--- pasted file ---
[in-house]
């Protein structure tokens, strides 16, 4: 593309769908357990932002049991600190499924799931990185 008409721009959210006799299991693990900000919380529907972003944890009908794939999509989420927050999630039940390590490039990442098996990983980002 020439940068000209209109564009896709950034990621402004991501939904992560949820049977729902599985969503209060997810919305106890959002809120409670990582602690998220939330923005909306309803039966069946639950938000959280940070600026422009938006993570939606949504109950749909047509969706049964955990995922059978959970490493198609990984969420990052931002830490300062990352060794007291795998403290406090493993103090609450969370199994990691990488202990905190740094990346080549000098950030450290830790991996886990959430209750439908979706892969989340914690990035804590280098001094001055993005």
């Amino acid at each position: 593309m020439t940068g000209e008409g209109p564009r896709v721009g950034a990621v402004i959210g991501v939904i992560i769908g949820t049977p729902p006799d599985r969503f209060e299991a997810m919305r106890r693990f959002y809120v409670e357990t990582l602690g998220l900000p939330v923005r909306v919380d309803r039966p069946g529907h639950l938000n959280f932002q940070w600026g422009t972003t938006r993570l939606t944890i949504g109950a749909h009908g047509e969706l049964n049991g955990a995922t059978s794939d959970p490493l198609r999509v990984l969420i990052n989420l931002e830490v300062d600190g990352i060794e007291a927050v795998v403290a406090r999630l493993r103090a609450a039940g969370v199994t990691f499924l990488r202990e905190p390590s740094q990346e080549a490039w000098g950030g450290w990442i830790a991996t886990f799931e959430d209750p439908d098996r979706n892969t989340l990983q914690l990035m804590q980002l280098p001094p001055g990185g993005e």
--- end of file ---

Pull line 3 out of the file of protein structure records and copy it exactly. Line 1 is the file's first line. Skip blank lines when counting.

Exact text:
């Amino acid at each position: 593309m020439t940068g000209e008409g209109p564009r896709v721009g950034a990621v402004i959210g991501v939904i992560i769908g949820t049977p729902p006799d599985r969503f209060e299991a997810m919305r106890r693990f959002y809120v409670e357990t990582l602690g998220l900000p939330v923005r909306v919380d309803r039966p069946g529907h639950l938000n959280f932002q940070w600026g422009t972003t938006r993570l939606t944890i949504g109950a749909h009908g047509e969706l049964n049991g955990a995922t059978s794939d959970p490493l198609r999509v990984l969420i990052n989420l931002e830490v300062d600190g990352i060794e007291a927050v795998v403290a406090r999630l493993r103090a609450a039940g969370v199994t990691f499924l990488r202990e905190p390590s740094q990346e080549a490039w000098g950030g450290w990442i830790a991996t886990f799931e959430d209750p439908d098996r979706n892969t989340l990983q914690l990035m804590q980002l280098p001094p001055g990185g993005e």